As you return to your new normal, it shows. Things are getting good. You may even feel like dating, or perhaps you are already interested in someone special. The sun is definitely coming out again.
In this graphic the rejected person has also given up hope for a reconciliation, and is moving away from the marriage circle. Healing is taking place, and a new life beginning.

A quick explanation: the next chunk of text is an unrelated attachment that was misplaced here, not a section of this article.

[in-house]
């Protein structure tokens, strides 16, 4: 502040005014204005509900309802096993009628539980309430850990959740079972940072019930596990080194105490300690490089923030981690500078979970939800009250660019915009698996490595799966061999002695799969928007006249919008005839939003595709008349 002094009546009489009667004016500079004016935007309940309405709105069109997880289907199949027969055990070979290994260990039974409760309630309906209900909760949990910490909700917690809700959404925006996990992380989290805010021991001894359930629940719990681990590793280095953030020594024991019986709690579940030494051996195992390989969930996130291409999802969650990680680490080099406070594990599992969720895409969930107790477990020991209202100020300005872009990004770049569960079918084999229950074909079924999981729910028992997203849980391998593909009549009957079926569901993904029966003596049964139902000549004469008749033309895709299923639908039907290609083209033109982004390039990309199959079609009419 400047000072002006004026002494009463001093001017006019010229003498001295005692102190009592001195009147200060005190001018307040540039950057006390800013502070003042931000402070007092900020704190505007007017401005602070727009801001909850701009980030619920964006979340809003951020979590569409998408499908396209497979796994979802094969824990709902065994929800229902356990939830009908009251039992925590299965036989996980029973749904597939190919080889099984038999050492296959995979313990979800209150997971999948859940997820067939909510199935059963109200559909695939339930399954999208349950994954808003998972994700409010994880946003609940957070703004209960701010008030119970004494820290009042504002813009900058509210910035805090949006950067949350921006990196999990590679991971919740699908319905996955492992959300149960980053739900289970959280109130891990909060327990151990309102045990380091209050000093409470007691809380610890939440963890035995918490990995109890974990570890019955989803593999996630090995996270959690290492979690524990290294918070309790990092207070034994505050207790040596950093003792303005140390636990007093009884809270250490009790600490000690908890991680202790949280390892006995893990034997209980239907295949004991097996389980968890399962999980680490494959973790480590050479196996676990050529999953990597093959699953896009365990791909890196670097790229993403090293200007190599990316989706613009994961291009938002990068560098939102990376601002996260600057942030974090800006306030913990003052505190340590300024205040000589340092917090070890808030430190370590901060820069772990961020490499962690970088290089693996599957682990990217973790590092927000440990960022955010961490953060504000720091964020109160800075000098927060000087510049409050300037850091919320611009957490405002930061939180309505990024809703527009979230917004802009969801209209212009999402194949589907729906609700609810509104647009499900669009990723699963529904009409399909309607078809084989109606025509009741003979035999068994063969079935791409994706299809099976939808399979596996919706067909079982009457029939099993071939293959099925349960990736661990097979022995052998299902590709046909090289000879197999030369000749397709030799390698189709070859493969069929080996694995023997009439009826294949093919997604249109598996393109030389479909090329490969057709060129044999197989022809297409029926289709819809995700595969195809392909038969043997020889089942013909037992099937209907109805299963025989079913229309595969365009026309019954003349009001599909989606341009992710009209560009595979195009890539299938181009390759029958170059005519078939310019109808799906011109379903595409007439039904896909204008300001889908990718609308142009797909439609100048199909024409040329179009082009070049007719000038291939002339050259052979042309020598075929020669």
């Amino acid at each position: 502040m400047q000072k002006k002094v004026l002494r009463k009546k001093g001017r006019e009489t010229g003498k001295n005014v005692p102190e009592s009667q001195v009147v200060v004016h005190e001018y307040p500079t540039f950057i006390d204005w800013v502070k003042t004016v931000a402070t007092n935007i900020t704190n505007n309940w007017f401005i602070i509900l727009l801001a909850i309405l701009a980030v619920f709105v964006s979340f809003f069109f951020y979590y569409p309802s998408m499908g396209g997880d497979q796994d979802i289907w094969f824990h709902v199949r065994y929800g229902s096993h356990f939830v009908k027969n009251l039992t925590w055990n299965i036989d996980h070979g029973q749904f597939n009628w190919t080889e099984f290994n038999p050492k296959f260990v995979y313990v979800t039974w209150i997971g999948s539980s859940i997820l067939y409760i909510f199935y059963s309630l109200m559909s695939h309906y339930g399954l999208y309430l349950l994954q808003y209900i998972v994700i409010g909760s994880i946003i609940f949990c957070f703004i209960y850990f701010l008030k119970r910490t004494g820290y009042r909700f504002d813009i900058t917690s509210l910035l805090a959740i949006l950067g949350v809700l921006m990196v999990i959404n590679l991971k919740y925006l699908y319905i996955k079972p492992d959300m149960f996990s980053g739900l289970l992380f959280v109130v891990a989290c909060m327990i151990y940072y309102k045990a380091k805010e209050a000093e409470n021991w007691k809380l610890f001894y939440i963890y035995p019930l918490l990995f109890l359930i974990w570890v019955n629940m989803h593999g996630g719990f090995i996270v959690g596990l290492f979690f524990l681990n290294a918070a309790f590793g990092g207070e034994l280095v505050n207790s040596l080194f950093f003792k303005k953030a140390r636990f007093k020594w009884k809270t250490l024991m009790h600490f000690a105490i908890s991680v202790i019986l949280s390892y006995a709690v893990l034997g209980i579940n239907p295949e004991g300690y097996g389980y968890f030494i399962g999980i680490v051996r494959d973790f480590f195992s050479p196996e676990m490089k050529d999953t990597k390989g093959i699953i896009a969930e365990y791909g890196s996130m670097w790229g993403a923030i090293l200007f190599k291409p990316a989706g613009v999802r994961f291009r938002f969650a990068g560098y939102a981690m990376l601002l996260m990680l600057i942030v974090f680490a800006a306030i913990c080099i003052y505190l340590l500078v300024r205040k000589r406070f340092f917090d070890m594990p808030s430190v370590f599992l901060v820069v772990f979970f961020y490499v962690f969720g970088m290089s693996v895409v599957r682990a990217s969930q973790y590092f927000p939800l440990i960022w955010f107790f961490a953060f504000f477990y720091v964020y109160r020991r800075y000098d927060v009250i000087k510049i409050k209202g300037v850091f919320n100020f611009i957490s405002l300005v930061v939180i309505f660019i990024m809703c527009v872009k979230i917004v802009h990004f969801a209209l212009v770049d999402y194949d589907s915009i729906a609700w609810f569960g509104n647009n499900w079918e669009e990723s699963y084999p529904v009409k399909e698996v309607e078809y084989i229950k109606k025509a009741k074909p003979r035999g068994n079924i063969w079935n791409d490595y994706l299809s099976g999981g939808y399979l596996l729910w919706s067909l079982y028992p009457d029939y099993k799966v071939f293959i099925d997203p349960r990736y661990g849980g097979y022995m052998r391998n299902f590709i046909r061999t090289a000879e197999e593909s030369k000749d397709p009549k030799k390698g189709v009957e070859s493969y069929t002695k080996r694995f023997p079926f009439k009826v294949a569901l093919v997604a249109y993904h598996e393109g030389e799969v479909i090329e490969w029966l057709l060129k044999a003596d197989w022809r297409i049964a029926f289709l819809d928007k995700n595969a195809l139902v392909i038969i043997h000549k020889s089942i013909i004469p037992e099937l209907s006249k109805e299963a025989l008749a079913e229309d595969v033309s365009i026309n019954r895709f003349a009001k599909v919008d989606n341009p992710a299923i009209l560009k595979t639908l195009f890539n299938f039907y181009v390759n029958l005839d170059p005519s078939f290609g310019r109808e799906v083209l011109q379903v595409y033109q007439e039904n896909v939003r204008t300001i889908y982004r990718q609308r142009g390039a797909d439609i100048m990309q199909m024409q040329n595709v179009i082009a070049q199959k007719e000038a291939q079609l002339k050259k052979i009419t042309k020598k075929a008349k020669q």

Stage Seven. Decider Returns. It doesn’t happen in every case, but it does happen. But it almost never happens unless the rejected partner has given up and has started moving on in their new life in an improved, upwards and forward fashion. Yes, some people who go through the agonizing stages of leaving their marriage find, in time, they have regrets. When they look back at the spouse they left and see all the damage that has been done, the hurt that has been caused, and that a person they had thought could never change has changed, and has managed to survive well and make lemonade out of lemons, they experience a softened heart. In all of the cases I have ever worked with, when the decider did return, the rejected spouse ended up rejecting the person who initially rejected them. Too much damage done, too much trust lost, and too much work to be doe to ever have a hope that it could work. That is one more reason why I do all I can to get the deciders to stay and work on the marriage while there is still a chance that it might be saved. Sometimes the Marriage Crisis manager’s most difficult job is to get two partners on the same page of willingness to work on the marriage at the same time.